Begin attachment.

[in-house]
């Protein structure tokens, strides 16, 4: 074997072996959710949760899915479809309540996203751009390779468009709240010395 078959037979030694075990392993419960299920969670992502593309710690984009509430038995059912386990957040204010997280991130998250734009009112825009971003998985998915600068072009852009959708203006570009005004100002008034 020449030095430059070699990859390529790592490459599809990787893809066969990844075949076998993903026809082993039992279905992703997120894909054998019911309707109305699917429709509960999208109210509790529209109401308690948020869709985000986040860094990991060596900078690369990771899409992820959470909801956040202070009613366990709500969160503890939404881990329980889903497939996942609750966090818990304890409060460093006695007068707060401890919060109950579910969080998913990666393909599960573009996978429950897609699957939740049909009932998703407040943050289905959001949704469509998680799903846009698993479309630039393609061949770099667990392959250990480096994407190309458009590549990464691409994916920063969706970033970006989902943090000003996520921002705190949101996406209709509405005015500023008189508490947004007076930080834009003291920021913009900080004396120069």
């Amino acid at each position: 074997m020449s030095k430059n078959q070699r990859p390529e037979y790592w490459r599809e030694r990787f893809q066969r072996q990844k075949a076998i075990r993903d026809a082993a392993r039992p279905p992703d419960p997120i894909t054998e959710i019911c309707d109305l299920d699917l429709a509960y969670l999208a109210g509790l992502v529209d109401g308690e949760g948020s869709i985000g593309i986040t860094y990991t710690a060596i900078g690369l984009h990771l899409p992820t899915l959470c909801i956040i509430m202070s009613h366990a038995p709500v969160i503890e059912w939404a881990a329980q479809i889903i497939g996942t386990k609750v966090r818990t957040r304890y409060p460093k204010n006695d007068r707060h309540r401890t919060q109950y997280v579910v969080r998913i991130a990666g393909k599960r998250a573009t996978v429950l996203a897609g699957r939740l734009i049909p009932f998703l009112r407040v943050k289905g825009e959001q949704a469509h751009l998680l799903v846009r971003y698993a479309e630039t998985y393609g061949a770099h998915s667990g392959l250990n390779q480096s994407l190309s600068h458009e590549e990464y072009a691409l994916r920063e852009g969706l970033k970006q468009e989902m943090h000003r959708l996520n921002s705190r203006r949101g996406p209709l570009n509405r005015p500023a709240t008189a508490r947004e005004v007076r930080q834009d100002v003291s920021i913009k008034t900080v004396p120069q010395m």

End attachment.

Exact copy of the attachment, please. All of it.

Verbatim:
[in-house]
């Protein structure tokens, strides 16, 4: 074997072996959710949760899915479809309540996203751009390779468009709240010395 078959037979030694075990392993419960299920969670992502593309710690984009509430038995059912386990957040204010997280991130998250734009009112825009971003998985998915600068072009852009959708203006570009005004100002008034 020449030095430059070699990859390529790592490459599809990787893809066969990844075949076998993903026809082993039992279905992703997120894909054998019911309707109305699917429709509960999208109210509790529209109401308690948020869709985000986040860094990991060596900078690369990771899409992820959470909801956040202070009613366990709500969160503890939404881990329980889903497939996942609750966090818990304890409060460093006695007068707060401890919060109950579910969080998913990666393909599960573009996978429950897609699957939740049909009932998703407040943050289905959001949704469509998680799903846009698993479309630039393609061949770099667990392959250990480096994407190309458009590549990464691409994916920063969706970033970006989902943090000003996520921002705190949101996406209709509405005015500023008189508490947004007076930080834009003291920021913009900080004396120069």
């Amino acid at each position: 074997m020449s030095k430059n078959q070699r990859p390529e037979y790592w490459r599809e030694r990787f893809q066969r072996q990844k075949a076998i075990r993903d026809a082993a392993r039992p279905p992703d419960p997120i894909t054998e959710i019911c309707d109305l299920d699917l429709a509960y969670l999208a109210g509790l992502v529209d109401g308690e949760g948020s869709i985000g593309i986040t860094y990991t710690a060596i900078g690369l984009h990771l899409p992820t899915l959470c909801i956040i509430m202070s009613h366990a038995p709500v969160i503890e059912w939404a881990a329980q479809i889903i497939g996942t386990k609750v966090r818990t957040r304890y409060p460093k204010n006695d007068r707060h309540r401890t919060q109950y997280v579910v969080r998913i991130a990666g393909k599960r998250a573009t996978v429950l996203a897609g699957r939740l734009i049909p009932f998703l009112r407040v943050k289905g825009e959001q949704a469509h751009l998680l799903v846009r971003y698993a479309e630039t998985y393609g061949a770099h998915s667990g392959l250990n390779q480096s994407l190309s600068h458009e590549e990464y072009a691409l994916r920063e852009g969706l970033k970006q468009e989902m943090h000003r959708l996520n921002s705190r203006r949101g996406p209709l570009n509405r005015p500023a709240t008189a508490r947004e005004v007076r930080q834009d100002v003291s920021i913009k008034t900080v004396p120069q010395m």